Like a crowded bazaar, the marketplace for DJing is saturated. There simply isn’t enough space for everyone to gain opportunities to raise their profile by performing to the ‘right’ people. Yet time after time, new DJs emerge with a ‘started from the bottom’ approach, expecting that both financial and creative success is simply a matter of time. But there’s one question every new student of DJing should be asking themselves: what is it about me that makes the people care? If you haven’t answered that one yet, here are some alternative approaches to the cookie-cutter approach.

Get the gig


How have the world’s best DJs made their name? Regardless of how you decide what ‘the best’ means, it was probably through a combination of good taste, charm and luck. But one thing is certain: all of us are a dirty MP3 rip or a speaker fail away from losing the gig. There are armies of others pushing up to take your place at the table. You need to be unique and indispensable to your community. Even when they’re offering lower pay or a kids birthday party, you want to be the first person they call. The gigs you don’t want to do are the ones that enable you to do what they want. Let your surrounding marketplace subsidize your passion. It’s still better than a day job.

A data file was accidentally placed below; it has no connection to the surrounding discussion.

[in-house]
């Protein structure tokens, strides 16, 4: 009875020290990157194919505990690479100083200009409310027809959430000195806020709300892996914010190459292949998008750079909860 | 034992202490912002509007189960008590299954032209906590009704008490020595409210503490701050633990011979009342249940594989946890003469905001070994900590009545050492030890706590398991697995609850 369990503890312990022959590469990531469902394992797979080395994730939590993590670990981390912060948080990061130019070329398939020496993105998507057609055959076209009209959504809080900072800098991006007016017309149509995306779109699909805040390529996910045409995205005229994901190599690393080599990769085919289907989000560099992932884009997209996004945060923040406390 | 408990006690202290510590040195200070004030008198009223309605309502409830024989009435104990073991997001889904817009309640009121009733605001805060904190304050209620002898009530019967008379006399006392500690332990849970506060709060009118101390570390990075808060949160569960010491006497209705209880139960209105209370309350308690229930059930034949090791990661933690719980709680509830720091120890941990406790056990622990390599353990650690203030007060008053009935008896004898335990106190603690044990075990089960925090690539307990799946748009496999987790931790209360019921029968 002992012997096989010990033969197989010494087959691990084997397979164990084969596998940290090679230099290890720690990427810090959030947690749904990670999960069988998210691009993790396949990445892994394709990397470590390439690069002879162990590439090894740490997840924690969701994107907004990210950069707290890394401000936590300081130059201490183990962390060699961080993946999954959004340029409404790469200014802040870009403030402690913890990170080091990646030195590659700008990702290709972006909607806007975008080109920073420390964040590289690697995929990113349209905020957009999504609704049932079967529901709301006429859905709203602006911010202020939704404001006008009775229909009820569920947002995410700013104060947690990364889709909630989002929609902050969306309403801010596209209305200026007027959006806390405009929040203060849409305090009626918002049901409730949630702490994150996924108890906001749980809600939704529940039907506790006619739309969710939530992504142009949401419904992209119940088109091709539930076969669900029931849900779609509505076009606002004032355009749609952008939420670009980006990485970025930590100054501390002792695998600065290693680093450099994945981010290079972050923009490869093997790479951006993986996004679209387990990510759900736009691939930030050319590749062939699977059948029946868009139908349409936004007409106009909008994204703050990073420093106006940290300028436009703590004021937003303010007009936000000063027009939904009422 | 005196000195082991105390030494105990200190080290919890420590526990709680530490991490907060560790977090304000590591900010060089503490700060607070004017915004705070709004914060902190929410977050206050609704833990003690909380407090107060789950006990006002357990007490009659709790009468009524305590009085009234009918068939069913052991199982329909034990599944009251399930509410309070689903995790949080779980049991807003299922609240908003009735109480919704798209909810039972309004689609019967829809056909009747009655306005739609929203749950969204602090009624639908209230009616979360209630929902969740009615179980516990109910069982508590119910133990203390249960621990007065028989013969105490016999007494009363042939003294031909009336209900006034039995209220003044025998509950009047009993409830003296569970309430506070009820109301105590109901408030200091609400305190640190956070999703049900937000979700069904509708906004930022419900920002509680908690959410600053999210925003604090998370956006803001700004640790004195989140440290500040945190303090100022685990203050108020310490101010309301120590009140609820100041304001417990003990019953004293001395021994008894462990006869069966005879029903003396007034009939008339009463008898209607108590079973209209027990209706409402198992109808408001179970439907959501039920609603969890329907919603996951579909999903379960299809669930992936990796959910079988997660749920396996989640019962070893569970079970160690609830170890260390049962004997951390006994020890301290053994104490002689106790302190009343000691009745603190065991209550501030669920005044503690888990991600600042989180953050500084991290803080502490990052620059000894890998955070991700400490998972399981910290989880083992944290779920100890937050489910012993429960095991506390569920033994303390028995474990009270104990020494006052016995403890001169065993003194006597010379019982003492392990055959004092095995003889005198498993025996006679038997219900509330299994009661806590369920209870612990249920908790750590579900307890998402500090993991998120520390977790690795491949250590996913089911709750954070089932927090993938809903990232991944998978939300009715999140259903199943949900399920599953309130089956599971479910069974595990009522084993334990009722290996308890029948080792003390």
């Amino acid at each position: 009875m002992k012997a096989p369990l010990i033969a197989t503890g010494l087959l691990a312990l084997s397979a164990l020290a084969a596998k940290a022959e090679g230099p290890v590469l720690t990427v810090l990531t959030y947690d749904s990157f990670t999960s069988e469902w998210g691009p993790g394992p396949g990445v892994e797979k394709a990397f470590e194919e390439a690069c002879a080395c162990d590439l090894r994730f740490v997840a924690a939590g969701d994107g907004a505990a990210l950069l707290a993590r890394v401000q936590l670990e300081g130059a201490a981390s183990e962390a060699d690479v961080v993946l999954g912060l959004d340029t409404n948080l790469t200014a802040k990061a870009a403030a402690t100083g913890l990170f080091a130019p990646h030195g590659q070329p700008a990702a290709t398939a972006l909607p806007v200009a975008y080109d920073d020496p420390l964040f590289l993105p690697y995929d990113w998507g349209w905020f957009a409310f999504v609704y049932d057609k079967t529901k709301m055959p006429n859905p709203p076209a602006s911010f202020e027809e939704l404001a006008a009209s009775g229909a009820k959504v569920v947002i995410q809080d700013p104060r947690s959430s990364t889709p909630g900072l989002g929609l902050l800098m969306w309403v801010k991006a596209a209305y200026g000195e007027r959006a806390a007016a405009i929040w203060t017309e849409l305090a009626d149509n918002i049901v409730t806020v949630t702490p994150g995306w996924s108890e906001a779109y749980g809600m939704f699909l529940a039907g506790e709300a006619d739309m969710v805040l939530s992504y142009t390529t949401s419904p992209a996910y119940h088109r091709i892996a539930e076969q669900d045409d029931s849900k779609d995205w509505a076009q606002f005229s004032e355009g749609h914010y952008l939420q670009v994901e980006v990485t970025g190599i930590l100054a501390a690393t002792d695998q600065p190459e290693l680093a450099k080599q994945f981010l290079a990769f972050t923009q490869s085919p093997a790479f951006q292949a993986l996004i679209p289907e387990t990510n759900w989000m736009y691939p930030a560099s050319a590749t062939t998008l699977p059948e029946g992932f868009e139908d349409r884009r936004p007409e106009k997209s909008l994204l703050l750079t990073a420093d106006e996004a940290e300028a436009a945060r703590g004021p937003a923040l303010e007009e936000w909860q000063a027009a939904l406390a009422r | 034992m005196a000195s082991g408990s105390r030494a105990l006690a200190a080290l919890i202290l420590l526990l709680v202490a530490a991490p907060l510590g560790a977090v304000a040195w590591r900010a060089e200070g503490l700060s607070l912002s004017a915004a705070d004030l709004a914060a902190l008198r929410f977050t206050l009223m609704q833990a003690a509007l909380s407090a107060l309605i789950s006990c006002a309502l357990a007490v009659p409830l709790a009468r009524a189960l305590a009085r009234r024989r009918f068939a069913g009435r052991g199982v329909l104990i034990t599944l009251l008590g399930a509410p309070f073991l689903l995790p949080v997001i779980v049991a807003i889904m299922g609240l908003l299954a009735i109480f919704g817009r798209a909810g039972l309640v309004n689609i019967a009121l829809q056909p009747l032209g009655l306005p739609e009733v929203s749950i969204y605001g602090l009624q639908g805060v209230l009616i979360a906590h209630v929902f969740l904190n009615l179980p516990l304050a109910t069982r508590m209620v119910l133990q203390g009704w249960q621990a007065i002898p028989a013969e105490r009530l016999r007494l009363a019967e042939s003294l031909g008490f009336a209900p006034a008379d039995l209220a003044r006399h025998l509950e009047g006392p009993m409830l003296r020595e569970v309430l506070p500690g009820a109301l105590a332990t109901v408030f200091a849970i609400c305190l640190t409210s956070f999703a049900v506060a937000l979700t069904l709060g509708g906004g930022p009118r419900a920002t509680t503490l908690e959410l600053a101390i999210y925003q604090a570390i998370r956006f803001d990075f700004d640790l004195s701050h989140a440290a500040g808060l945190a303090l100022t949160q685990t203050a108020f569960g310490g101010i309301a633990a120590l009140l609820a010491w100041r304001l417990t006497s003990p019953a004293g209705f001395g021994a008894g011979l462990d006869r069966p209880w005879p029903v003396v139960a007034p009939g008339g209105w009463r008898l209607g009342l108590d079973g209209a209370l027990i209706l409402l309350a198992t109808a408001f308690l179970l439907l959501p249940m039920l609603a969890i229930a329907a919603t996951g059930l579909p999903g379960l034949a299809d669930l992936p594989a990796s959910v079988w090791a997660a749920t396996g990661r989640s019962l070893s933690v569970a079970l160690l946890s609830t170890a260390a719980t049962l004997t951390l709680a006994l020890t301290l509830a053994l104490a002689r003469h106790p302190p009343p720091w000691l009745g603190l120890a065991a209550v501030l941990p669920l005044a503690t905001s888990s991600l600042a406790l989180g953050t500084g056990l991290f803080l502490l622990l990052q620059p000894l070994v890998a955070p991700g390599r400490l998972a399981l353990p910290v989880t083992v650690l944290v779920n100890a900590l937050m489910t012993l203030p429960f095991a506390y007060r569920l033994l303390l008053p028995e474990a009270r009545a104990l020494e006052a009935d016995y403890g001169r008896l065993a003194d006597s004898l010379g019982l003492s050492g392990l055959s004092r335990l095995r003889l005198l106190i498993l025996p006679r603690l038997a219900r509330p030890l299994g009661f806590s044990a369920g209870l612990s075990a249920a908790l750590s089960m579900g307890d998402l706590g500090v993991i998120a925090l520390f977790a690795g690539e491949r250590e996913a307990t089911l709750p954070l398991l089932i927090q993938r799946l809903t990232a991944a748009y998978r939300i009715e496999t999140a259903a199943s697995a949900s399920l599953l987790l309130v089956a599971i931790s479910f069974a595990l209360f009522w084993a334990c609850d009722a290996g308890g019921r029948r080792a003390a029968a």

Do the admin

Nobody really wants to act on the following piece of advice, but those who do want to learn DJing for real and follow it have an advantage. Here it is: for every hour you sit on YouTube getting ‘inspired’, you’ve lost an hour of practice. The idea that you’re going to make a name for yourself as a DJ without doing a whole lot of behind-the-scenes work is a little bit poisonous. DJing is as much about curating databases and libraries of files and clients and social media schedules as it is about playing music. The music is the fun part, which fuels the excitement for everything else. Without it, there’s no career. Remain inspired by it, but get your business set up as early as possible, if a career is what you’re really after.

Gear up

Unlike most other art forms, mastery of DJing is about mastery of technology. No matter how outstanding your taste in music, there’s nothing stopping someone else from playing the same exact setlist besides you getting the tracks first. Get to know the gear inside out. If you’re a laptop DJ, practice on turntables. If you’re decks, practice on controllers. Find new ways of making your set interesting. Nicholas Jaar plays a ghetto blaster at his events. It doesn’t have to be that offbeat, but certainly expand your range. Always remember, though: the gear doesn’t make the DJ. The music makes the DJ.

John Bartmann is an award-winning music producer and DJ.